On White Anxiety: Bullet Points for My People

Or: Concrete Things to Do When You’re Scared Shitless About Being the Bad White Person

Or: How to Dismantle Your Racism from the Inside, Some Unfinished Thoughts

// Before you read this, read the post by Lily Luo that jiggled my own thoughts loose. Thank you, Lily, more than I know how to say. For context, I am a “white person [who] quoted Maya Angelou’s poem Touched by an Angel, at us.”

// I’m serious. Read Lily first.

  1. Dismantle your white supremacy/internalized dominance/racism like your life depends on it, because it does. Your integrity depends on it. Your relationships depend on it. Most of all, your life depends on it. Our lives depend on it. Everyone is dying from this thing. White people are dying slowly without realizing it. Many people of color are dying very quickly.
  2. Recognize that you don’t know what you’re doing, and you have much less experience consciously acknowledging racism than any people of color out there. No matter how much work you do, that will never change. Knowing exactly what you’re doing is not a prerequisite for doing what you know to be right.
  3. This is not about you being a good person or you being a bad person. We are dismantling this shit in order to access our humanity. You are a human person, and friend, that is enough. That is so much.*
  4. Did someone just call you out? Are you feeling traumatized to learn that maybe you’re not the good white person? Oof, that’s real. Take a deep breath. You are not actually in physical danger. You will not actually die. You can deal with a lot more emotions than you think you can. **
    1. Take some time to practice gratitude towards the person who called you out/in (especially if this is a POC). They took a big risk talking to you, and showed a lot of love to be willing to keep on engaging in relationship with you, irregardless of how you perceived their tone.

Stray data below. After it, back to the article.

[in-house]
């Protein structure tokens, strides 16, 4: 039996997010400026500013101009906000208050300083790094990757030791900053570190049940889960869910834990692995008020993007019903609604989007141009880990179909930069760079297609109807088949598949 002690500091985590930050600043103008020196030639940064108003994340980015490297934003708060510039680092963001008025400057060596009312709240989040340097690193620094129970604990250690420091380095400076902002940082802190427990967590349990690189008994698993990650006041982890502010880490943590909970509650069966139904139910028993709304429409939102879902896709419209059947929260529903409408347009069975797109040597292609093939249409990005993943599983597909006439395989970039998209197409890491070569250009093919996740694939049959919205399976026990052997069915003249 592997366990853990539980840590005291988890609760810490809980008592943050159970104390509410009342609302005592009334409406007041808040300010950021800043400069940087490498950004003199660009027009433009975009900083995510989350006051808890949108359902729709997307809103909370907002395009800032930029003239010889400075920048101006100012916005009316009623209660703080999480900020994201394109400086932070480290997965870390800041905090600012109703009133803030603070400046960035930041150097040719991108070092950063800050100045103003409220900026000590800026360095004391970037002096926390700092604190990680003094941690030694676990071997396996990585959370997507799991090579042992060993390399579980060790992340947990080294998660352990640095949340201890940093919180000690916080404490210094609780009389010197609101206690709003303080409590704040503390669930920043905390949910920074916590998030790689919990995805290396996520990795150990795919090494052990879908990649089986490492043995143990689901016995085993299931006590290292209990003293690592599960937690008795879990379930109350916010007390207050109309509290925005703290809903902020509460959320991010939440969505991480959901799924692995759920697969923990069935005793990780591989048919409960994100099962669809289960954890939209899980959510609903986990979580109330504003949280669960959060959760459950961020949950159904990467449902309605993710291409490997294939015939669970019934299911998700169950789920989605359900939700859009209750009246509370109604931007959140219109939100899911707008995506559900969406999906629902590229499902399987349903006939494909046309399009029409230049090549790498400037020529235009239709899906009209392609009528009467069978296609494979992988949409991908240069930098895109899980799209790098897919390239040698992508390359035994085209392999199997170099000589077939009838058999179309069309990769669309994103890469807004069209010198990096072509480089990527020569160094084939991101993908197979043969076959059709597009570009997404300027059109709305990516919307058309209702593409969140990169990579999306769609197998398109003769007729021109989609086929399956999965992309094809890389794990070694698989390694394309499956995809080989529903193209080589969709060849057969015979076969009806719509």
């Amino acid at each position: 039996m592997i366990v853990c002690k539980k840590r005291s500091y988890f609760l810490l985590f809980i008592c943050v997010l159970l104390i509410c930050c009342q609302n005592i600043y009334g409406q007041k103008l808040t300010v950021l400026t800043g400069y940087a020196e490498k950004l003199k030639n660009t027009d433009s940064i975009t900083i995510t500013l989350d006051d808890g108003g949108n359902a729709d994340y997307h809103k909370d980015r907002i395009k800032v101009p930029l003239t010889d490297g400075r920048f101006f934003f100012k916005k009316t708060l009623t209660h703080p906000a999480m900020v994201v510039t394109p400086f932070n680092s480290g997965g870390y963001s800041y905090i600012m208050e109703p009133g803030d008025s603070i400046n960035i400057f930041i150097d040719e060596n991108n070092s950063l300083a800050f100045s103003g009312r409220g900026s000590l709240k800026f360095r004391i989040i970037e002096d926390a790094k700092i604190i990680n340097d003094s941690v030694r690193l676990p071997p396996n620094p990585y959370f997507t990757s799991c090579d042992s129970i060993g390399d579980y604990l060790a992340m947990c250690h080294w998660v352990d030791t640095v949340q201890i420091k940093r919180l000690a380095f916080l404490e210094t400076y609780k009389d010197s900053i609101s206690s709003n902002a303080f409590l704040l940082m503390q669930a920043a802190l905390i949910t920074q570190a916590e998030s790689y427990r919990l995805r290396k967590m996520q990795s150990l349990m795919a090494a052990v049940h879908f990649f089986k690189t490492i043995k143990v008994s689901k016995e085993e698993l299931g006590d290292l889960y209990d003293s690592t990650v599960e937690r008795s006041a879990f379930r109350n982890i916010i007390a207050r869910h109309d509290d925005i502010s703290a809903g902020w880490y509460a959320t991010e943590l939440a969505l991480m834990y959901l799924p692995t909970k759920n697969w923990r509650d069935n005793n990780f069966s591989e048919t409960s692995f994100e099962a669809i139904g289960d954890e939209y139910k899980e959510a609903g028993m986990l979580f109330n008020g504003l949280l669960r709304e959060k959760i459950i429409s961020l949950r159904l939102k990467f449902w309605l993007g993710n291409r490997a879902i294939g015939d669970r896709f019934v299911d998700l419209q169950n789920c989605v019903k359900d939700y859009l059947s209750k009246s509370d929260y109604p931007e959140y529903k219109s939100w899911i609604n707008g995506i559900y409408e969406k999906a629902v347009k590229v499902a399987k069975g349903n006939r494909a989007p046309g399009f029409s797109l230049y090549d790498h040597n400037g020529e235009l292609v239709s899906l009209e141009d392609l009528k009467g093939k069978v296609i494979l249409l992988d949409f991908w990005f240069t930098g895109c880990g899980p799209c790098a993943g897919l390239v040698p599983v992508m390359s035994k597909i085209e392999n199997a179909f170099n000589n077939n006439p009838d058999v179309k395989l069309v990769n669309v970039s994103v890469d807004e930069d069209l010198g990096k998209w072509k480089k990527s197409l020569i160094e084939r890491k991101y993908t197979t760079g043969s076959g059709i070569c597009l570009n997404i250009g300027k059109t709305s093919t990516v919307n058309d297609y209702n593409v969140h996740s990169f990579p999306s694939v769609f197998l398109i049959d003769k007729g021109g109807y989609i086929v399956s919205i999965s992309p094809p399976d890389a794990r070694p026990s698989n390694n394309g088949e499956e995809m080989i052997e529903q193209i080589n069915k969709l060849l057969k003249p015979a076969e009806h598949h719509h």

2. Especially if they were the person hurt by your words/actions (and whoever the person was), that person has just experienced some trauma. Take some time to practice some compassion for them.
    3. Eventually,  it will be time to engage with the work of repairing the relationship and ensuring that thing doesn’t happen again.
    4. I say these things not only because it’s how I understand my role in those situations, but also because focusing on other people helps me to soften my ego and recenter what is important.
  5. Practice compassion for your defensiveness, resentment, anger, all those emotions you hate that you have towards people of color who call you out. If you don’t practice compassion for your reaction, then you’ll make those same people of color do it for you.
  6. Be prepared to constantly question your self-concept, the stories you tell yourself about what kind of a person you are. They are stories about you, not defining you. You can act much more terribly and also much more wonderfully than you realize.
  7. When you feel confused about what to do, remember that no one knows what they’re doing, no one’s got it figured out, but also that housed inside of you is a deep knowledge about what the loving, right, kind, just path is to take.
  8. Recognize that you are really bad at reading the “beep! beep! this is racist!” signals, so fine-tune your instruments! Listen to people who know more talk about their experiences of racism. Get curious with people and ask them what you’ve missed. Spend time letting your gut move you, hand on your tummy, and pause if something doesn’t feel right, even if you can’t articulate why and you feel stupid for saying something.
  9. Hold on for dear life to all the people who will listen to you unload all your racist, white nonsense, let it out, and who will, afterwards, help you re-find your humanity * connect to the courage+humility+conviction to get back into it.
  10. Avoid letting people tell you you’re doing a good job or that you’re a good person. It’s easy to get distracted by the “goods” and the “bads”, so remember #7, #8 and #3.
  11. Never forget: we do this work because we love people other than ourselves, and also because we love ourselves. That is why. When that is not why, then we know we’re getting tangled with our intellects or our egos, letting our fear take the wheel. Recenter. You will be ok. Put your hand on your tummy and breath.